Deterioration in Mental Health Due to COVID-19

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Imagine, an individual, let’s call her Jane Koslowski, she’s diagnosed with depression. The only thing she loves to do is to stay in bed. SHe doesn’t particularly want to be in bed all day but finds that being enveloped by the weighted blankets and other elements of the bed provide a bit of comfort.

But she loathes this state of being and seeks to find his lust for life again.

As such, she seeks help. 

She is able to treat it with the help of medicine, therapy, and changes in her lifestyle, and finally, she starts to get better at the start of 2019. She was pretty sure that she would recover, but no! Another significant event knocks her down. 

COVID-19. It comes in and changes the entire world. 

It is not necessarily COVID-19 itself but the government response to it that creates immobility and issues in more ways than one.

Due to COVID-19 indeed, many people were affected and were diagnosed with anxiety and depression. The same was the situation with Jane. As the lockdown started, the level of stress and being isolated had become difficult. It propelled Bob to go back to a state of perpetual depression.

Many people suffered from it. Individuals would suffer due to lack of employment, lack of movement, and other restrictions. Indeed, the restrictions had become difficult at the start for everyone to follow and remain challenging. No one loves to spend time in an isolated room as it creates a great deal of issues from depression to domestic abuse.

The Level of Depression and Anxiety Around the World

It has been estimated that around 42% of the US population showed signs of depression and anxiety, and due to this pandemic, it has risen to a significant level. The pandemic had also affected a third population around the world.

This pandemic was responsible for aggravating mental health in many ways, of which a few were:

•    People lived and still live in fear of the virus, and they had to experience anxiety. 

•    Social distancing during the lockdown left people alone and isolated.   

  • There was severe pressure financially, spiritually, and mentally.

Signs of An Increased Suicide Rate and Deaths of Despair

Further, data shows that there was a slight increase in the suicidal rate since the pandemic hit. It was more common among the young generation as per the declaration of Harvard Medical School’s Marques.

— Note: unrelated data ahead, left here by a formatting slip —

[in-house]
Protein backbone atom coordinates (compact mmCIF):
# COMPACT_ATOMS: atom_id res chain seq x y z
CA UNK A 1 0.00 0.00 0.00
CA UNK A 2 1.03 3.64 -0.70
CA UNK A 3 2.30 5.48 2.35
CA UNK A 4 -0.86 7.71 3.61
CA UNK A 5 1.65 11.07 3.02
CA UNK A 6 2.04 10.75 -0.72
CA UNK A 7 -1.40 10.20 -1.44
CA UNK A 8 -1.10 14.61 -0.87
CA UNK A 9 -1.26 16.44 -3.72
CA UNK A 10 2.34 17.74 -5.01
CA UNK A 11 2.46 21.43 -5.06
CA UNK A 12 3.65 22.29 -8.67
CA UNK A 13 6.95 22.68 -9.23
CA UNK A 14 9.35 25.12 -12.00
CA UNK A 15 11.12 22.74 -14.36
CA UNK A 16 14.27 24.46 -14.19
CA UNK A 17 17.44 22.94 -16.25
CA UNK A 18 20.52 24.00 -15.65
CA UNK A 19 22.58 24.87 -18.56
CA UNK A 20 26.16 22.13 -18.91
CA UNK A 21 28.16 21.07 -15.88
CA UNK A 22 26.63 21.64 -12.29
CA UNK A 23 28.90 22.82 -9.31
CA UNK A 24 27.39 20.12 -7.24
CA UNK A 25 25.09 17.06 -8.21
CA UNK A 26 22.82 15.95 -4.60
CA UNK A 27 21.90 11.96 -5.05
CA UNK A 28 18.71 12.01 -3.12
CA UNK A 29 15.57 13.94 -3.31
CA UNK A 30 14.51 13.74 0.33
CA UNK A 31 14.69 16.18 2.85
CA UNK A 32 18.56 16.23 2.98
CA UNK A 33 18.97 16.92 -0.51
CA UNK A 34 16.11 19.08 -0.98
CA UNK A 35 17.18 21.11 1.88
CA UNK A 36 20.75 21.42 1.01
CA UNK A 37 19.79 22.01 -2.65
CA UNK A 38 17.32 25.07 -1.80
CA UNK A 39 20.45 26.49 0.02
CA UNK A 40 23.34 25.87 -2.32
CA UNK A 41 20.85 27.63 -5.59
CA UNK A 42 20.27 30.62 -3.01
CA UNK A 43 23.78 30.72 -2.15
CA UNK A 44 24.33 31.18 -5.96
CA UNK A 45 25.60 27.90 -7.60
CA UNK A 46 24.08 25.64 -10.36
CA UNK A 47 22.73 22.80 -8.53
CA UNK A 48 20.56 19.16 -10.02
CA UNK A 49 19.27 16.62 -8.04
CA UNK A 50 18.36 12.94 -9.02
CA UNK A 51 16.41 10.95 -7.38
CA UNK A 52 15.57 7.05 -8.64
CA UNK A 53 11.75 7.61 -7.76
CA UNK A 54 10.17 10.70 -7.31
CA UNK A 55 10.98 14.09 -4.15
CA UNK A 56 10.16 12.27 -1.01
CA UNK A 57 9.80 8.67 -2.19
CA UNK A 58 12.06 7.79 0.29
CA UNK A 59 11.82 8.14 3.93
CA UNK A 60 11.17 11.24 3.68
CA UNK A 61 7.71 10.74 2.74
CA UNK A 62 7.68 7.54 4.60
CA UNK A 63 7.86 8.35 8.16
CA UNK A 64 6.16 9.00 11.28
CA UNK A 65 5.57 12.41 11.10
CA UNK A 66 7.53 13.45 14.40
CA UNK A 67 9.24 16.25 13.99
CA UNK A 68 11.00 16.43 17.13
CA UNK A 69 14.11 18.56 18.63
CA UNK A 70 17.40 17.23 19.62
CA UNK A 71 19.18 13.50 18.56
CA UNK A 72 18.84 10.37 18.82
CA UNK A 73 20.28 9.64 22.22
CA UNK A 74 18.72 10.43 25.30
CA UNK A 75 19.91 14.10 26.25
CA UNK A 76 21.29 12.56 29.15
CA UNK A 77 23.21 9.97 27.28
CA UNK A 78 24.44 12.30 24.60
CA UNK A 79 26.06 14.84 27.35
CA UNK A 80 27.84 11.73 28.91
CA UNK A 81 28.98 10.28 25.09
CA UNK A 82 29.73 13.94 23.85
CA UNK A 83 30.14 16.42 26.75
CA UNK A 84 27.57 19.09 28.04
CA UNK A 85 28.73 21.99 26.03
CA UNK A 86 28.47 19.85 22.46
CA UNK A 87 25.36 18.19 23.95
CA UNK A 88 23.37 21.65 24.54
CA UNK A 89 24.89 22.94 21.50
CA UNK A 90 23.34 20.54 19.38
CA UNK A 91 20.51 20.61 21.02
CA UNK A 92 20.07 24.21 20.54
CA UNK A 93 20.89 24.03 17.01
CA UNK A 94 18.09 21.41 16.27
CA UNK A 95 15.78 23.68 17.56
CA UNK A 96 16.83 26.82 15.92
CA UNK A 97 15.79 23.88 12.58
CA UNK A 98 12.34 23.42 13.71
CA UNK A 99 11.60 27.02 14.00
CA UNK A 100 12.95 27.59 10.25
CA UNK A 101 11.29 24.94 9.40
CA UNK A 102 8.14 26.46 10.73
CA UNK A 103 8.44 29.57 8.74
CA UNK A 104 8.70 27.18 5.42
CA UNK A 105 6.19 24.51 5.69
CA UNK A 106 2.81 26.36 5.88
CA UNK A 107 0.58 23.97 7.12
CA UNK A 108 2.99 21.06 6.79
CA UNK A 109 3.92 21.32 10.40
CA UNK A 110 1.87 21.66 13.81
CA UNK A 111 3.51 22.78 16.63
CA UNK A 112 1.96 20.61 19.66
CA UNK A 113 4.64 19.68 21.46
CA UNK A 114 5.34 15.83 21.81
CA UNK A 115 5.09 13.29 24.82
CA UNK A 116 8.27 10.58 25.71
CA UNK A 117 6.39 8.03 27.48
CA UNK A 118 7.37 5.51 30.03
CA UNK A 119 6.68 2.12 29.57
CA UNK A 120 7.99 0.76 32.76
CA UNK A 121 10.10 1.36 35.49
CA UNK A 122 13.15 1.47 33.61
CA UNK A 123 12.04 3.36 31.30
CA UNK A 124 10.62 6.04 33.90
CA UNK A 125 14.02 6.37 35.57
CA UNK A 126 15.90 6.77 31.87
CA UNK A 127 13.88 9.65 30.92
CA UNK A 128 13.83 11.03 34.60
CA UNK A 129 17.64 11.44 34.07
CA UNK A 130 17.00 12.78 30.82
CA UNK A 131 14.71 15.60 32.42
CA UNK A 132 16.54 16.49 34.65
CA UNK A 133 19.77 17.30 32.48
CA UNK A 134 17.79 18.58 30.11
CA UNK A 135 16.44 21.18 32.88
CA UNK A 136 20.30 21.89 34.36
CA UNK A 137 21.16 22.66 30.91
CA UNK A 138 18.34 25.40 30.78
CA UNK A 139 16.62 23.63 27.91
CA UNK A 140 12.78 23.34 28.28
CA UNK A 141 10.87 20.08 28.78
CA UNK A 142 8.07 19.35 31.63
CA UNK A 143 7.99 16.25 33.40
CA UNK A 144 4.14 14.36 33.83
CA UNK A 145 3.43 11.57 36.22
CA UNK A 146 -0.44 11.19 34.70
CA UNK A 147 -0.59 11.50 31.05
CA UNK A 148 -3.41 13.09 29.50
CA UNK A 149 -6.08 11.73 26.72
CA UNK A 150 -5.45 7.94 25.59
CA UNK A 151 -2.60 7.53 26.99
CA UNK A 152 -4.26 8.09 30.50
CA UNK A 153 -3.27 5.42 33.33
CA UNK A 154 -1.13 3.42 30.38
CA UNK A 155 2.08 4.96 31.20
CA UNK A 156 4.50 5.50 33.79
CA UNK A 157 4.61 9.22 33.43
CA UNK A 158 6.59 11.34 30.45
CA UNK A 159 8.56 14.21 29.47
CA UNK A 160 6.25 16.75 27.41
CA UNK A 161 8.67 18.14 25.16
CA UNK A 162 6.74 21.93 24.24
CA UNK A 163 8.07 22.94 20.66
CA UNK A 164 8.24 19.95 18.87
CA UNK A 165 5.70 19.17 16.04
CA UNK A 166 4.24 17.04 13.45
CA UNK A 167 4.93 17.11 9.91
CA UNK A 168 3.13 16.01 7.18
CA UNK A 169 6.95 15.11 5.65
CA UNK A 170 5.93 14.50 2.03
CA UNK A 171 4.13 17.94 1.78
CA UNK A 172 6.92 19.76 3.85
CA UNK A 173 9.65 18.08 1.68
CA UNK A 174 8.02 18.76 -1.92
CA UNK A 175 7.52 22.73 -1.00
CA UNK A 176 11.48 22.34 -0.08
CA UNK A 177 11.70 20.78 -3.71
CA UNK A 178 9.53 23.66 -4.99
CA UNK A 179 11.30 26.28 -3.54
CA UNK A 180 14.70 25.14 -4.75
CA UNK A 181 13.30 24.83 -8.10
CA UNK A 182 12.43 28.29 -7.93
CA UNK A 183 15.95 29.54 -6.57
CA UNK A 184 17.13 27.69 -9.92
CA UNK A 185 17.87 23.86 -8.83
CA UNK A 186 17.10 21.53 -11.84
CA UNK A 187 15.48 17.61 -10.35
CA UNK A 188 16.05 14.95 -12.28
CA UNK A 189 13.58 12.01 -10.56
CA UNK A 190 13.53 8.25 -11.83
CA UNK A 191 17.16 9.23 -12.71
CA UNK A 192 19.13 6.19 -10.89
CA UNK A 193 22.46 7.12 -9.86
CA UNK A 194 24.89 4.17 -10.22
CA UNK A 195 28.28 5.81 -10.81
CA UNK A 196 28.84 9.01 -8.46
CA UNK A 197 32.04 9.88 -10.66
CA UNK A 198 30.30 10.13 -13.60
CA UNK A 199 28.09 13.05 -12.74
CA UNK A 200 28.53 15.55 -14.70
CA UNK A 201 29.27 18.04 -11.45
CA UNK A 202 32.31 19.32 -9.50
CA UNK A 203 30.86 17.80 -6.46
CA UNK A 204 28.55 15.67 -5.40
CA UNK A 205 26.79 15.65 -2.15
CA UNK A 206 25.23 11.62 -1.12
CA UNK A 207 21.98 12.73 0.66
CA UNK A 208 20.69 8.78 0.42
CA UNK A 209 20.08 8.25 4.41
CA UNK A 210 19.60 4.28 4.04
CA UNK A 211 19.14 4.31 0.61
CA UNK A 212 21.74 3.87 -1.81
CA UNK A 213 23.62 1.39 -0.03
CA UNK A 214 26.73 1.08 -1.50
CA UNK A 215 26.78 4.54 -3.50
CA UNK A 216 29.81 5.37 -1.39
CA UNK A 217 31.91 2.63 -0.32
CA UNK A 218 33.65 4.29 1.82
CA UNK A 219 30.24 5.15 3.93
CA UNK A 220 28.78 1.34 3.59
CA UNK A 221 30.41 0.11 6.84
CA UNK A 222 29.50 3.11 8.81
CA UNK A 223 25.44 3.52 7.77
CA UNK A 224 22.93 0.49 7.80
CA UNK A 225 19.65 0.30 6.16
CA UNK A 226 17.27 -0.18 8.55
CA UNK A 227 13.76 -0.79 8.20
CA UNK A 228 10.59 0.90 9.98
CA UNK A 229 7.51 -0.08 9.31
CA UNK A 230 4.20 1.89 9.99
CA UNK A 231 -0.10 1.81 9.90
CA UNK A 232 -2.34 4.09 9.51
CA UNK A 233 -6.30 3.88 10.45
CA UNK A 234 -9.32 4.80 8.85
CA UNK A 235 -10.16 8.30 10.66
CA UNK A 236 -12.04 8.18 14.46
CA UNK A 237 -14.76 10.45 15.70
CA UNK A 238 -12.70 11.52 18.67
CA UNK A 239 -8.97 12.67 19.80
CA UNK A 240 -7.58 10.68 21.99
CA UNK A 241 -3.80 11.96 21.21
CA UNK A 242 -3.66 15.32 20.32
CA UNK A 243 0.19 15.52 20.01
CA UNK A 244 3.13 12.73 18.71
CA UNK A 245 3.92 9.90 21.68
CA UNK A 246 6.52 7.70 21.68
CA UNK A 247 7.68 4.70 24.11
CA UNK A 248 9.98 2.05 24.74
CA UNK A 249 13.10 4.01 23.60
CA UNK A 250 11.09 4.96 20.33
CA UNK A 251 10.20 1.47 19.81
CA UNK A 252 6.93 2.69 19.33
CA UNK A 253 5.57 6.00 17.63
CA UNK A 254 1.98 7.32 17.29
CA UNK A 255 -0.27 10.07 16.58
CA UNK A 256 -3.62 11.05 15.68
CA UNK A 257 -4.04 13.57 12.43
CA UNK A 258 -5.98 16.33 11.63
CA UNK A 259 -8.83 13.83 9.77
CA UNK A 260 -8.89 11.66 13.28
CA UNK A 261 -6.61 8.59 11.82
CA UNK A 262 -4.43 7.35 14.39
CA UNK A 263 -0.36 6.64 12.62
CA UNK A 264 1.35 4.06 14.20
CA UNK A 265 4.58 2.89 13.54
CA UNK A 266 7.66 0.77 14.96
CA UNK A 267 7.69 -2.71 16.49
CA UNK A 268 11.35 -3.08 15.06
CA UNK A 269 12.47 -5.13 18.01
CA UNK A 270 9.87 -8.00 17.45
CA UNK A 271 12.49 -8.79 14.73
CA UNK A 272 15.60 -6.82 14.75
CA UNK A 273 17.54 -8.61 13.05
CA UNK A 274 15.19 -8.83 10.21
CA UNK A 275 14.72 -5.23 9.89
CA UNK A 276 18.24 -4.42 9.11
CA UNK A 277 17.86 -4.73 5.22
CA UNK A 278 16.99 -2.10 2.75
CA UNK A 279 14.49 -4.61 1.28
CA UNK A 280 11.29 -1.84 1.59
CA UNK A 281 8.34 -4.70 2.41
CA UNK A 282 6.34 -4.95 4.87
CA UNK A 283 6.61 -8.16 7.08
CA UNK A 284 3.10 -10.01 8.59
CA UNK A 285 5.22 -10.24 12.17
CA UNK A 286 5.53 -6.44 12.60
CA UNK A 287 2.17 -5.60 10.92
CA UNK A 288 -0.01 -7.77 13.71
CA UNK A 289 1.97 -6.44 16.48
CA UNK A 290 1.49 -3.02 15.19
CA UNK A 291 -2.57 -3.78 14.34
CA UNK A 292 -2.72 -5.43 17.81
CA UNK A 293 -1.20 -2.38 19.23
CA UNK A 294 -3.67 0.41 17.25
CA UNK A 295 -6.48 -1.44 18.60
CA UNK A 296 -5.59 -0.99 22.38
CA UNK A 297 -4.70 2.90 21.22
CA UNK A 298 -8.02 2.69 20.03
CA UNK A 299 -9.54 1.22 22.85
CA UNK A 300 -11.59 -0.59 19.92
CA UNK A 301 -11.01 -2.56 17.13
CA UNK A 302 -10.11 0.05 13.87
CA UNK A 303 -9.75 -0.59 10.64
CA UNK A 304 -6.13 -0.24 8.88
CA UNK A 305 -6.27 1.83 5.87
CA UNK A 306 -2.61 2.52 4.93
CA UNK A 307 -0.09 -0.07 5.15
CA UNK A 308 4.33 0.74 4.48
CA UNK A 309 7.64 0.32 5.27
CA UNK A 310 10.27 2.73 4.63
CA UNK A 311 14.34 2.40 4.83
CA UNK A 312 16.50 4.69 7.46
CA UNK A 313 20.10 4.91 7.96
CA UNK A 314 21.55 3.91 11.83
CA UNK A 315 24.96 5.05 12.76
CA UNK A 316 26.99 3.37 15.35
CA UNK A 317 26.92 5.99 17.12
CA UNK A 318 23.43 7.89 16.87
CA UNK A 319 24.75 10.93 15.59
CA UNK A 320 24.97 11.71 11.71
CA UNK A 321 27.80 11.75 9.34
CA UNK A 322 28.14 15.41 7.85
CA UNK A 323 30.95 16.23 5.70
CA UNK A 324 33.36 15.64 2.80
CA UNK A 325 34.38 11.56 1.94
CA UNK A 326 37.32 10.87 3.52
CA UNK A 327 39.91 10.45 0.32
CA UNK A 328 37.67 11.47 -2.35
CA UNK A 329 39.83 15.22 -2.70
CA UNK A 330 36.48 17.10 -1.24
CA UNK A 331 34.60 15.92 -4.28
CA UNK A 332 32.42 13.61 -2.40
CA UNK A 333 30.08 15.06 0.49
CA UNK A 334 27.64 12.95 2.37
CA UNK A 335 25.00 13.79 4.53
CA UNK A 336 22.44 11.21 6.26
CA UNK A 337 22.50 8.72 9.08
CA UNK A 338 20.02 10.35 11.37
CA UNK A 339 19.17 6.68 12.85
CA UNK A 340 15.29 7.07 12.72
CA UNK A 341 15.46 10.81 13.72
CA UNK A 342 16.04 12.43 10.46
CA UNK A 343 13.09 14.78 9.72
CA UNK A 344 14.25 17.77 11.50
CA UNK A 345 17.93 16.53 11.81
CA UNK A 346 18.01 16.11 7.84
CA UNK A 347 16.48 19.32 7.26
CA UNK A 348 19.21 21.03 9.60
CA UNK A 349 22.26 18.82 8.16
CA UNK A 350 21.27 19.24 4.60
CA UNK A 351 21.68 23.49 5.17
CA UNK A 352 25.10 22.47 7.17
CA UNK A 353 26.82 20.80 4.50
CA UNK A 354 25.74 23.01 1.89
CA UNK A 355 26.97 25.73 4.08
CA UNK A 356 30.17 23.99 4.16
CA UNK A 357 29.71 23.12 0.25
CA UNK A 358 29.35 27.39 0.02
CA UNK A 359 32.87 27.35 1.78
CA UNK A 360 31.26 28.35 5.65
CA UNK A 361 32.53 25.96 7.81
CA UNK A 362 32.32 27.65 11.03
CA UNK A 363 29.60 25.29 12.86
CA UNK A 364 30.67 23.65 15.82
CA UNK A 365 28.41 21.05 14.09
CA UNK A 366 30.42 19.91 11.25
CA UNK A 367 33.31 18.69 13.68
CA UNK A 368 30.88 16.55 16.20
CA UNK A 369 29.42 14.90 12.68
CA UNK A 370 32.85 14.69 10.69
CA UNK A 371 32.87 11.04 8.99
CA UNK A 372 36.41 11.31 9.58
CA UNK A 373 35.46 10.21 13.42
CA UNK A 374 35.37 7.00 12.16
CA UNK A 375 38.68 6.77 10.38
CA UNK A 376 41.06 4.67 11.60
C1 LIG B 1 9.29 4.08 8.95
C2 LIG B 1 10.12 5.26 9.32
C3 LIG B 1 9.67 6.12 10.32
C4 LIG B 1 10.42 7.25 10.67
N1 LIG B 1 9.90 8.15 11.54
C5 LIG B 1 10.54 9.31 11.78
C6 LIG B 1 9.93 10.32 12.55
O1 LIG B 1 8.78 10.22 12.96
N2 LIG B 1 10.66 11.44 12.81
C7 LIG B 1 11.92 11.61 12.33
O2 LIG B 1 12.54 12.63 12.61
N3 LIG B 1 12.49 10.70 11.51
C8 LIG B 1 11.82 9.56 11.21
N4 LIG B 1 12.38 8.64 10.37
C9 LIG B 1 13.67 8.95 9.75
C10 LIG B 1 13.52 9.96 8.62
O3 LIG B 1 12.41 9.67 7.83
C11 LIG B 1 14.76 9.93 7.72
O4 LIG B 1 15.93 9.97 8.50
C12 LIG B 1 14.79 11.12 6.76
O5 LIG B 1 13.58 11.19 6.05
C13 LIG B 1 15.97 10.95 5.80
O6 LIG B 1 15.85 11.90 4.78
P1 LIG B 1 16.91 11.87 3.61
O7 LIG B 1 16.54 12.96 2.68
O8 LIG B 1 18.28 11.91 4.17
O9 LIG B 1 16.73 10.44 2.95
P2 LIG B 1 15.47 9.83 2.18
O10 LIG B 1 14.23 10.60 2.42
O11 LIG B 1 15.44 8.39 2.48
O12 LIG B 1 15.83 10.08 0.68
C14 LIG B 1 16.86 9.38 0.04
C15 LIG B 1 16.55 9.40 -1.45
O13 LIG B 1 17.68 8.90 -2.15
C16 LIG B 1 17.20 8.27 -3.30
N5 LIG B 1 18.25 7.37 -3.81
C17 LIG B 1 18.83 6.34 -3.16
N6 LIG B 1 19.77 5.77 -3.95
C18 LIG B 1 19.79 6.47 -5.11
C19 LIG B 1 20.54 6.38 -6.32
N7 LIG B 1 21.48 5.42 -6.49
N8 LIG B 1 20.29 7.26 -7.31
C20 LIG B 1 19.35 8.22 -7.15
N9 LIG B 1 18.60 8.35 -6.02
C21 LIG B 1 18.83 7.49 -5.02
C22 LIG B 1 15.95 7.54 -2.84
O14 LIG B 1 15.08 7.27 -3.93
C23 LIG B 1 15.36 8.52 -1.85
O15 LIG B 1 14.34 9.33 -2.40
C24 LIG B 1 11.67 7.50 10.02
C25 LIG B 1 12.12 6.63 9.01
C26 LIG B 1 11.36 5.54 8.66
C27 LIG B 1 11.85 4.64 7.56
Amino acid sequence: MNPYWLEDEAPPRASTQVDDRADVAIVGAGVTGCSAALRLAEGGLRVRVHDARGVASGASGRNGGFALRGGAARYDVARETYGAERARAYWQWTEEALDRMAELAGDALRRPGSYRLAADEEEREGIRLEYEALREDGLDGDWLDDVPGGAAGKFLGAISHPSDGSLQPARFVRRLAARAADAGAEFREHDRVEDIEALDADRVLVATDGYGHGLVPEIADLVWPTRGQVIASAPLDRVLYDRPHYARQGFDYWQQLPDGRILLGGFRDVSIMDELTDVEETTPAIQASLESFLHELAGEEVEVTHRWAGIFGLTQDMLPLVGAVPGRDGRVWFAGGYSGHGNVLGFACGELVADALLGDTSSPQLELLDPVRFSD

Different trends note that there were almost 70,000 deaths of despair due to COVID and also due to the overdose of suicide or mental problems. the pandemic and the government response to the pandemic hurt those who were already hanging by a thread. This is seen my the level of people that are now relying on student loan deferment, on rent deferment and on other topics. Further, one can notice the rise in reliance on food banks and other sorts of charitable and government assistance.

Many individuals lost their jobs due to this pandemic, and many were offered less salary. That is why more opioid overdoses and suicidal cases were observed in these people. 

Along with depression, it was also seen that people were involved in emotional problems that will take years to recover from. Indeed, many people were bound to work from home, but this was also often frustrating because staying isolated and working day and night was also among the most critical challenges of this era. 

No doubt it will take years to get rid of these mental issues. 

Post Coronavirus Era

After the lockdown, people had to face difficulty in local gatherings. Indeed it had affected mental health. People still feel unsafe while traveling outside or meeting someone. It requires a lot of time to build everything back as it was because people have adjusted to this new normal. In the meantime, the media still generally spreads COVID-19 fear and as one can see in economic activity, levels of transaction are still depressed. For instance, flights are gradually picking up but are far from 2019 levels.

Still, people are hoping for better years in the future and finding ways to improve mental health.